While the incidence of injuries to the back are relatively uncommon (when compared to other sites like the knee, ankle and hip) back pain is one of the most common reported complaints among athletes. While most of this is non-specific (and does not relate to a clear diagnosis) this is not always the case.

Compared with adults, back pain in child or adolescent athletes is relatively uncommon and should be taken more seriously. This is especially true when the athlete participates in sports where there is repeated flexion and extension of the lumbar spine. These sports include gymnastics, cricket bowling and rowing. These athletes may have a stress fracture involving the lumbar spine. These stress fractures generally happen at a region of the spine called the pars interarticularis. This part of the bone acts like a fulcrum during flexion and extension and is the most vulnerable to this repeated loading. For a variety of reasons, these stress injuries can be difficult to diagnose and treat. An early diagnosis is however important as the athlete is unlikely to get better without a dedicated treatment programme. This often involves a prolonged period of rest and time away from sport.

Younger patients who are referred to our clinic often require further investigation and evaluation. X-ray imaging is generally not useful and can be associated with a relatively high radiation dose. The imaging modality of choice (in almost all cases) is an MRI. This can help distinguish between the more benign causes of pain (sprains and strains) and the more significant causes (generally pars interarticularis lesions of disc injuries). As always it is also important to consider non-sports related causes of pain including inflammatory processes, infection and malignancy.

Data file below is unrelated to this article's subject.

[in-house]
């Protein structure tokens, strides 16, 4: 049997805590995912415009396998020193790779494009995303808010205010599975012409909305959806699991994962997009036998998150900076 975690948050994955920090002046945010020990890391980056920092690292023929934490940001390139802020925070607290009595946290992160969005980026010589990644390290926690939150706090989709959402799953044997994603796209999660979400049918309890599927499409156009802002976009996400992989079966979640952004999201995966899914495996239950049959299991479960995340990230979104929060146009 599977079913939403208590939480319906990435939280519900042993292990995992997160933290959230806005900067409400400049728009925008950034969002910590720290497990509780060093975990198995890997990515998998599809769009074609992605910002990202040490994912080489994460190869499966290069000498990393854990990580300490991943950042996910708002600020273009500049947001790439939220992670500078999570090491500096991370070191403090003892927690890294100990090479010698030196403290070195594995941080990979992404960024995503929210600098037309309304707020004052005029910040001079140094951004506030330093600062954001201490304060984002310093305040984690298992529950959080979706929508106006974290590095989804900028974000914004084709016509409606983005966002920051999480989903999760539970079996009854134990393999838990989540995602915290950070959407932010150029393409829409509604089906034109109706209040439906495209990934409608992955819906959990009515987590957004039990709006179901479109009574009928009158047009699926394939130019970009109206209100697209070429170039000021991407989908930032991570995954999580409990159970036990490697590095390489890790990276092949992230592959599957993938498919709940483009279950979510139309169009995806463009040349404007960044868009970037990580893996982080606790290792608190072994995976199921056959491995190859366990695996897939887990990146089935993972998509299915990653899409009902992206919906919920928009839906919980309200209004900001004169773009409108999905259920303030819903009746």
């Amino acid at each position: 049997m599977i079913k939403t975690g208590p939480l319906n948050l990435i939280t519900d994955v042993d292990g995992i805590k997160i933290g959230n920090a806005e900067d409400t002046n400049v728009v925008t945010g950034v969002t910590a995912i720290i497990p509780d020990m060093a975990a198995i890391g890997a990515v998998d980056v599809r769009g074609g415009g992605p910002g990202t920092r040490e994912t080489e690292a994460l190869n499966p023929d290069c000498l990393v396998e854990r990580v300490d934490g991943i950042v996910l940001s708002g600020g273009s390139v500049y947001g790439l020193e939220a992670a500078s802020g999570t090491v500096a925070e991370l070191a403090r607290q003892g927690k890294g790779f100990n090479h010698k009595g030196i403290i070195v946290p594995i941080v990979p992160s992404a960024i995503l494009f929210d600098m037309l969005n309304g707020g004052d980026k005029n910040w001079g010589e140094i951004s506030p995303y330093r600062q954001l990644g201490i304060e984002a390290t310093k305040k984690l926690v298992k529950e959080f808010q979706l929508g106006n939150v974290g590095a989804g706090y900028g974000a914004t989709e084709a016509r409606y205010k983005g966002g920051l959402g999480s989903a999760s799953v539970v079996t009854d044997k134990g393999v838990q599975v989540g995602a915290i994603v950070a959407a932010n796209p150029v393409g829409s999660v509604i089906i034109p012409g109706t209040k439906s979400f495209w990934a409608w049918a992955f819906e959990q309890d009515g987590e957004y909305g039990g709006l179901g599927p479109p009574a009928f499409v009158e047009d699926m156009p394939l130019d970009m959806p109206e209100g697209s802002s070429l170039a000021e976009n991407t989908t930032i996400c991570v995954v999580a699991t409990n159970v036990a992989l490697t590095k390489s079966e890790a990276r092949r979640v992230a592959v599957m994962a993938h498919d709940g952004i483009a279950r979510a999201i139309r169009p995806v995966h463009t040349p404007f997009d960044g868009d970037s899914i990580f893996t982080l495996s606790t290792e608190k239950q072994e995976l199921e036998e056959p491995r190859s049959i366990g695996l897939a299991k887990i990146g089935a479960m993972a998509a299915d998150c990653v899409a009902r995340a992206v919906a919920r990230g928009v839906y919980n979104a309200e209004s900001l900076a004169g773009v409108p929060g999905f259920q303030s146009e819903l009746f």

Depending on the extent of the injury a dedicated rehabilitation programme is needed. At Axis Sports Medicine Specialists we have a five-phase programme designed to help an athlete manage their symptoms, rehabilitate and return to normal function. Where an athlete enters this programme is dictated by their symptoms, clinical signs and radiological findings. Our specialists work with the athlete’s referrer to help plan their recovery.

When you next see an adolescent with back pain consider whether you think that they might have a bone injury. Do they play a ‘high-risk sport’, is their pain made worse by lumbar extension and/or has it persisted longer than you expected. Is the answer to one of these questions is yes you may wish to consider referring them on for a further assessment.

By Dr Mark Fulcher on